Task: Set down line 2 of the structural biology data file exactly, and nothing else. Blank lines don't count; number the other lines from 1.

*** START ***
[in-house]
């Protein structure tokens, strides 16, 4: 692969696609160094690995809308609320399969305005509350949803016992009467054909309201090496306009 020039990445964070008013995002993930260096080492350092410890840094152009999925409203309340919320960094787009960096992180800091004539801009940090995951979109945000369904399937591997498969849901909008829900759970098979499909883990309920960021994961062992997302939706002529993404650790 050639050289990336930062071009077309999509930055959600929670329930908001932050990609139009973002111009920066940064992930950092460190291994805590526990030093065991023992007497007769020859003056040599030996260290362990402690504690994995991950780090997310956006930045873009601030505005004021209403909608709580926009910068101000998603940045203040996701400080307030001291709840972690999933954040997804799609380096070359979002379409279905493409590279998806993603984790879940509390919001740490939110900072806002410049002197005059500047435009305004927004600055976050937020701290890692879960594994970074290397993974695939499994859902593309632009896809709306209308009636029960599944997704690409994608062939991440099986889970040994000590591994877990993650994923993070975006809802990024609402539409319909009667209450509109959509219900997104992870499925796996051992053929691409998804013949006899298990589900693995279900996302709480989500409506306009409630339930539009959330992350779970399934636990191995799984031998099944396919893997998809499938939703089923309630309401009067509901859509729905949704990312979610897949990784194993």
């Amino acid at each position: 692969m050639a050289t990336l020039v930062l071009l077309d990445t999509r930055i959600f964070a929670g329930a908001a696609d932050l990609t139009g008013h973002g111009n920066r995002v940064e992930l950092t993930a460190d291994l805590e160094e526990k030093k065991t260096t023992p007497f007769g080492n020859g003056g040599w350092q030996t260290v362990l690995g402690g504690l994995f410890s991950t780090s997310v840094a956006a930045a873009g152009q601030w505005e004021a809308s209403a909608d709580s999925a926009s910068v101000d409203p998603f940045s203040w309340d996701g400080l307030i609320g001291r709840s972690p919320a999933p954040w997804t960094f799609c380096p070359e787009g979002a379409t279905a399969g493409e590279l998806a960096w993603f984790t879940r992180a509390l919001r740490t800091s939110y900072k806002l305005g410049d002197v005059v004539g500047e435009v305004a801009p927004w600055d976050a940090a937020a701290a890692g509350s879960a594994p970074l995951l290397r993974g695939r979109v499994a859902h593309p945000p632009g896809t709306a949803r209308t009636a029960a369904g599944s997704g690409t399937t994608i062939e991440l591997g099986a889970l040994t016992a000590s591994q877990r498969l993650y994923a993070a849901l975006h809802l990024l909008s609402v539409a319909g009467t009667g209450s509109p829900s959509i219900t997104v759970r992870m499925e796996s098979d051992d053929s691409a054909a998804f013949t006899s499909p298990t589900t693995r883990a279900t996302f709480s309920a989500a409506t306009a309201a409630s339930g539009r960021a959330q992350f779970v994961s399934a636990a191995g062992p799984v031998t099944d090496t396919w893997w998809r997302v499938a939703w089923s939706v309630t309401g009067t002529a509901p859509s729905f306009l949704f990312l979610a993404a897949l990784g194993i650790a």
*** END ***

């Protein structure tokens, strides 16, 4: 692969696609160094690995809308609320399969305005509350949803016992009467054909309201090496306009 020039990445964070008013995002993930260096080492350092410890840094152009999925409203309340919320960094787009960096992180800091004539801009940090995951979109945000369904399937591997498969849901909008829900759970098979499909883990309920960021994961062992997302939706002529993404650790 050639050289990336930062071009077309999509930055959600929670329930908001932050990609139009973002111009920066940064992930950092460190291994805590526990030093065991023992007497007769020859003056040599030996260290362990402690504690994995991950780090997310956006930045873009601030505005004021209403909608709580926009910068101000998603940045203040996701400080307030001291709840972690999933954040997804799609380096070359979002379409279905493409590279998806993603984790879940509390919001740490939110900072806002410049002197005059500047435009305004927004600055976050937020701290890692879960594994970074290397993974695939499994859902593309632009896809709306209308009636029960599944997704690409994608062939991440099986889970040994000590591994877990993650994923993070975006809802990024609402539409319909009667209450509109959509219900997104992870499925796996051992053929691409998804013949006899298990589900693995279900996302709480989500409506306009409630339930539009959330992350779970399934636990191995799984031998099944396919893997998809499938939703089923309630309401009067509901859509729905949704990312979610897949990784194993």